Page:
Press_release_-_Justice+for+Sexual_Slavery+&++Rape+in+Guatemala

This important case is one to follow.  In Peru, in the key trials currently underway, the focus is on massacres and forced disappearances. Sexual violence does not figure in to the charges.  When I asked why, I was told it is because the charges of war crimes and crimes against humanity carry the maximum penalty so that is what the prosecutors want to prove.  They want to present their strongest possible cases, and they are concerned that sexual violence charges lack “sufficient evidence” to result in successful prosecutions. Additionally, as the prosecutors note, sexual violence is subsumed  within these other charges so there would be no additional penalty even if they were able to successfully prosecute the sexual violence charges.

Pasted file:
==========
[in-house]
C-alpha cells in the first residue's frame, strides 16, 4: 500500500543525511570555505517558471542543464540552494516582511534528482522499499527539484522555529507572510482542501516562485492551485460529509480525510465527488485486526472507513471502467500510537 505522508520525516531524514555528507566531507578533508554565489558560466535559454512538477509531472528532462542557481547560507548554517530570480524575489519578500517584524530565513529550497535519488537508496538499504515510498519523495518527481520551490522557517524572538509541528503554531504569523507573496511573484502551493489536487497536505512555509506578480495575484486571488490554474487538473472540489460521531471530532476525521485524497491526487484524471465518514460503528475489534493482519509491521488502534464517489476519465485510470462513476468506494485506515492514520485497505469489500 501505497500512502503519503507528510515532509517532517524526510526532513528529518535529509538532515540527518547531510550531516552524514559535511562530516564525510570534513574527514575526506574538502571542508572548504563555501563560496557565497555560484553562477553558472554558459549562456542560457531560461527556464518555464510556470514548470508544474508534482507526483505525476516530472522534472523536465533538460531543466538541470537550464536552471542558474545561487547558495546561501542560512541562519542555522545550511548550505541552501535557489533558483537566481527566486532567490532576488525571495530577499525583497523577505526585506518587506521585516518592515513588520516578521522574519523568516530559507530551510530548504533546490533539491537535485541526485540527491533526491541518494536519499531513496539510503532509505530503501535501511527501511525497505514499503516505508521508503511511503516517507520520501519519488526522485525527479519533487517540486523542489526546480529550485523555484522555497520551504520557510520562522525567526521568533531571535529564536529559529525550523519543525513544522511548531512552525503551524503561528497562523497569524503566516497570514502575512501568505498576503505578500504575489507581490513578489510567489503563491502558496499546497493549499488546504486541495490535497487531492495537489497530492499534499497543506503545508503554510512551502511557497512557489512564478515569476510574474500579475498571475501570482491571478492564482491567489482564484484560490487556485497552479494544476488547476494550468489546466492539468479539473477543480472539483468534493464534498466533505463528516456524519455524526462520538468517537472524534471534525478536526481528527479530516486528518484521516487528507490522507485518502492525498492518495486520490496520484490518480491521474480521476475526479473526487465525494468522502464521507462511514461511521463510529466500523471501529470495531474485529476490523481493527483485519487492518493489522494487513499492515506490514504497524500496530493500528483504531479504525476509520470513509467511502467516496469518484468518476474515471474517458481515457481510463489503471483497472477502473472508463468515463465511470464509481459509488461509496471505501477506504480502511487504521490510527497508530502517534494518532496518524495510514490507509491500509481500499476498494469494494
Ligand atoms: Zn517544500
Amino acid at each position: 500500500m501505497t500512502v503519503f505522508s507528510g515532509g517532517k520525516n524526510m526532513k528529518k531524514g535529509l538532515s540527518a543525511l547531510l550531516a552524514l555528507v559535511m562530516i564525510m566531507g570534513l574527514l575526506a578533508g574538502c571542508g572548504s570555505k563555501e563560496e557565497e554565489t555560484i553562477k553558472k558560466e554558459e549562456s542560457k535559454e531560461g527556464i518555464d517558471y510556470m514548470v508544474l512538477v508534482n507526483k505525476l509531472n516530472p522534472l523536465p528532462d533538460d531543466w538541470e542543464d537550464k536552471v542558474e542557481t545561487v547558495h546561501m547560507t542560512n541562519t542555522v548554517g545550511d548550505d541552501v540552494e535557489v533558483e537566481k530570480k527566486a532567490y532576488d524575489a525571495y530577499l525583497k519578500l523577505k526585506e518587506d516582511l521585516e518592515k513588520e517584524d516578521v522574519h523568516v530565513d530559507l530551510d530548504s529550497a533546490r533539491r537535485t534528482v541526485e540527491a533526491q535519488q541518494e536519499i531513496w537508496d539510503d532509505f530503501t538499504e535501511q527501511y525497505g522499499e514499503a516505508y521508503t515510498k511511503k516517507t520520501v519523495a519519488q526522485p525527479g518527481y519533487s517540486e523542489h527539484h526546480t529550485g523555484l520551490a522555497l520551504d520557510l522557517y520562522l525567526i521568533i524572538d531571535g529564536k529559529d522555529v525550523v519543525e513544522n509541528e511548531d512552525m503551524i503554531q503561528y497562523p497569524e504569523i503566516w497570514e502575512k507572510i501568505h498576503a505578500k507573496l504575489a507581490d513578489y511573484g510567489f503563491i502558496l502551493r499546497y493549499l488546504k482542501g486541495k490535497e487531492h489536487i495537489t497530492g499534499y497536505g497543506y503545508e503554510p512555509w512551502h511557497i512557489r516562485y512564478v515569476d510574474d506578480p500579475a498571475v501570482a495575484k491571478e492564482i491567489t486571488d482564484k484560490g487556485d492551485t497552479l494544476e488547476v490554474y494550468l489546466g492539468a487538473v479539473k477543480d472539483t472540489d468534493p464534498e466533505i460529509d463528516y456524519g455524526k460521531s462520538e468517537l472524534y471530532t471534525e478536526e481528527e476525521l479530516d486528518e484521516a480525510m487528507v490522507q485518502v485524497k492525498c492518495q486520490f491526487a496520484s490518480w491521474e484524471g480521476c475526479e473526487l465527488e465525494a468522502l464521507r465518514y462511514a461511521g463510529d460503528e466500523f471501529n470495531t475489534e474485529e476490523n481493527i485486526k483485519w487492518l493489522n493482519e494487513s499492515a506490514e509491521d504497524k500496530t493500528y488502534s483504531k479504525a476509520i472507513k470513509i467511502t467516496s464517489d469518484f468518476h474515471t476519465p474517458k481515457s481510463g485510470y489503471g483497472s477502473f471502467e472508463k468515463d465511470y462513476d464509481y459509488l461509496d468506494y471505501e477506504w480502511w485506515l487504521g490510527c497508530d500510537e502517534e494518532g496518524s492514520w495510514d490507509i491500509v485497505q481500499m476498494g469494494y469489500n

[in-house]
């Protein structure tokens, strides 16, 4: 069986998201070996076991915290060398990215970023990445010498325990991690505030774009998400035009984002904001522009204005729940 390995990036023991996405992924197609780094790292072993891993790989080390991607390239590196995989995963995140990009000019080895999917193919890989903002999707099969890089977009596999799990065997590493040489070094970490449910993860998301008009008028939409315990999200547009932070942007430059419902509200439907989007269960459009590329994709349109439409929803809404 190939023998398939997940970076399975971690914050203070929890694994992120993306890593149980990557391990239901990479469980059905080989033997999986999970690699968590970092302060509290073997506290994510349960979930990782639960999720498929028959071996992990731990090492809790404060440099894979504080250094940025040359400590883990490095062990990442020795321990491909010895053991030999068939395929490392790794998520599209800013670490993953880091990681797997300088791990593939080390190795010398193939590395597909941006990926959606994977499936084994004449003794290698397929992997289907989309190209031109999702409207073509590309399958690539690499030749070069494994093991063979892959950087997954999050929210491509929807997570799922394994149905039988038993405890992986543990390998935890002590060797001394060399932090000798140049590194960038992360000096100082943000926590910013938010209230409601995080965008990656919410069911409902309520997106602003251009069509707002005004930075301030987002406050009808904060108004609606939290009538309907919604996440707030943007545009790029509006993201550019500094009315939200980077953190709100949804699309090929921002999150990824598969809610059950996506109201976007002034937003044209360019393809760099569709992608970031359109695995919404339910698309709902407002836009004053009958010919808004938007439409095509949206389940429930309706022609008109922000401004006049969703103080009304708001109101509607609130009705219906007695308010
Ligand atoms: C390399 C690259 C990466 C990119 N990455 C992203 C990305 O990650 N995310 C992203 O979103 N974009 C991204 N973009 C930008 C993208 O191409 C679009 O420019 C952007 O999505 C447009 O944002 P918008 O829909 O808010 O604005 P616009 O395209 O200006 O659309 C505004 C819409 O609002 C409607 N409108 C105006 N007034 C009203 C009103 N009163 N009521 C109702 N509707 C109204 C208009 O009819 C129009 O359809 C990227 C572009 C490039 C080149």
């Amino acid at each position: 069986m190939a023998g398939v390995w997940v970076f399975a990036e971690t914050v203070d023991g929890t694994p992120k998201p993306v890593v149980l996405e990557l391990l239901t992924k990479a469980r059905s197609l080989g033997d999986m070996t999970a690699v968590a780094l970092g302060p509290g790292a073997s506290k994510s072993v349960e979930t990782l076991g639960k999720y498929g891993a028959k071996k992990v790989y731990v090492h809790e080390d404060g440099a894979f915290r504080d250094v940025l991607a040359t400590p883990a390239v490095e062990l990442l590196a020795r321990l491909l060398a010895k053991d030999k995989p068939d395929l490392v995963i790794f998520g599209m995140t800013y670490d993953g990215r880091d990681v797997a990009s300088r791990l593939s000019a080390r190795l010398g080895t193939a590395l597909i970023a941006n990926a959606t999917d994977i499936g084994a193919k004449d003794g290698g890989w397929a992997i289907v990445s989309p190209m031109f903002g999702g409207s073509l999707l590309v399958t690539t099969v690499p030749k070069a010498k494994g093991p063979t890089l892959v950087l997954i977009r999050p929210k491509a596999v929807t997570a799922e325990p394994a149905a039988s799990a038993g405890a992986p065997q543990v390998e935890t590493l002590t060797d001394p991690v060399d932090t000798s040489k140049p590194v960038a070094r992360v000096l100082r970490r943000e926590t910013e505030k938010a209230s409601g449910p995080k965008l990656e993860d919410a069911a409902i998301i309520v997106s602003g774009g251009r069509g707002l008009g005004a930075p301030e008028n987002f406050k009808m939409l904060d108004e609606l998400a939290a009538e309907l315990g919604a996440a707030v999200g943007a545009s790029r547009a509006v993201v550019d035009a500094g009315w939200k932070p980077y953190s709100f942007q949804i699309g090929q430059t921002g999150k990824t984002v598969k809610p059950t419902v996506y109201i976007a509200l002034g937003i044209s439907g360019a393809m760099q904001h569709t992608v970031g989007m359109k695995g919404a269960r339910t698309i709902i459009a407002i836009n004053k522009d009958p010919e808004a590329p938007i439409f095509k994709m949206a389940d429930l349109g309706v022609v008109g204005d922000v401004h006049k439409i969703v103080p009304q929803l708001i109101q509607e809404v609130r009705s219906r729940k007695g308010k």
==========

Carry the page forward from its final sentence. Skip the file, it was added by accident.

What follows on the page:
The logic is reasonable from a strictly legal perspective, but very disturbing in other ways.  Rape and other forms of sexual violence remain invisible, and the implicit message is that these are crimes of secondary importance. This sends a terrible message to the perpetrators, as well as the thousands of women and men who were subjected to sexual violence during Peru’s internal armed conflict.

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